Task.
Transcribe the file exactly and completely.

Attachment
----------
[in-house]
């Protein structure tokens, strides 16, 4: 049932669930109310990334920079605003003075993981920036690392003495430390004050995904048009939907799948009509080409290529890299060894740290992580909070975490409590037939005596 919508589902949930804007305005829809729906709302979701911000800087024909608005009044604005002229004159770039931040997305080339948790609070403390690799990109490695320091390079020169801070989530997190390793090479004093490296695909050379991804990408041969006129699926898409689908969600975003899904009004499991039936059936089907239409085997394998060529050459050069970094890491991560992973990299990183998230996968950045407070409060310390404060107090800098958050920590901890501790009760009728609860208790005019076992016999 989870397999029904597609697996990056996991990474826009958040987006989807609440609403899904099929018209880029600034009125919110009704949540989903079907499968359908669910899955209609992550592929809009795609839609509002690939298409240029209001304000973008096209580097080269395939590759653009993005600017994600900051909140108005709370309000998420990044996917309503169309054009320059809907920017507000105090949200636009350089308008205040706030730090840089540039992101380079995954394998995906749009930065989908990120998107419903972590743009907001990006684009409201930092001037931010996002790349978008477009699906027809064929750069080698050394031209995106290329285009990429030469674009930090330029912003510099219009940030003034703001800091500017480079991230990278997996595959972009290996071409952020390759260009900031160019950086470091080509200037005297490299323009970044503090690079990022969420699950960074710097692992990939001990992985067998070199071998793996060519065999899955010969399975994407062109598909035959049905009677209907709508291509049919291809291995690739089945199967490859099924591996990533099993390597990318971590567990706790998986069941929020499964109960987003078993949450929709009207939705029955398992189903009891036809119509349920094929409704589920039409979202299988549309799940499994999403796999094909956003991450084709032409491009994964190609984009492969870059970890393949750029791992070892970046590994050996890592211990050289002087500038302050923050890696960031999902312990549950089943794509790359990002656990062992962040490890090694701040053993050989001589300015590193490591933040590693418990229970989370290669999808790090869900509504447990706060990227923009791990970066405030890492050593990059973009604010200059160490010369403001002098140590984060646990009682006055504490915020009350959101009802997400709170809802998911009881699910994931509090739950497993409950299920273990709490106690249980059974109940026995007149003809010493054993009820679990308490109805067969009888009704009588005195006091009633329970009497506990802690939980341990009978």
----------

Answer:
[in-house]
């Protein structure tokens, strides 16, 4: 049932669930109310990334920079605003003075993981920036690392003495430390004050995904048009939907799948009509080409290529890299060894740290992580909070975490409590037939005596 919508589902949930804007305005829809729906709302979701911000800087024909608005009044604005002229004159770039931040997305080339948790609070403390690799990109490695320091390079020169801070989530997190390793090479004093490296695909050379991804990408041969006129699926898409689908969600975003899904009004499991039936059936089907239409085997394998060529050459050069970094890491991560992973990299990183998230996968950045407070409060310390404060107090800098958050920590901890501790009760009728609860208790005019076992016999 989870397999029904597609697996990056996991990474826009958040987006989807609440609403899904099929018209880029600034009125919110009704949540989903079907499968359908669910899955209609992550592929809009795609839609509002690939298409240029209001304000973008096209580097080269395939590759653009993005600017994600900051909140108005709370309000998420990044996917309503169309054009320059809907920017507000105090949200636009350089308008205040706030730090840089540039992101380079995954394998995906749009930065989908990120998107419903972590743009907001990006684009409201930092001037931010996002790349978008477009699906027809064929750069080698050394031209995106290329285009990429030469674009930090330029912003510099219009940030003034703001800091500017480079991230990278997996595959972009290996071409952020390759260009900031160019950086470091080509200037005297490299323009970044503090690079990022969420699950960074710097692992990939001990992985067998070199071998793996060519065999899955010969399975994407062109598909035959049905009677209907709508291509049919291809291995690739089945199967490859099924591996990533099993390597990318971590567990706790998986069941929020499964109960987003078993949450929709009207939705029955398992189903009891036809119509349920094929409704589920039409979202299988549309799940499994999403796999094909956003991450084709032409491009994964190609984009492969870059970890393949750029791992070892970046590994050996890592211990050289002087500038302050923050890696960031999902312990549950089943794509790359990002656990062992962040490890090694701040053993050989001589300015590193490591933040590693418990229970989370290669999808790090869900509504447990706060990227923009791990970066405030890492050593990059973009604010200059160490010369403001002098140590984060646990009682006055504490915020009350959101009802997400709170809802998911009881699910994931509090739950497993409950299920273990709490106690249980059974109940026995007149003809010493054993009820679990308490109805067969009888009704009588005195006091009633329970009497506990802690939980341990009978």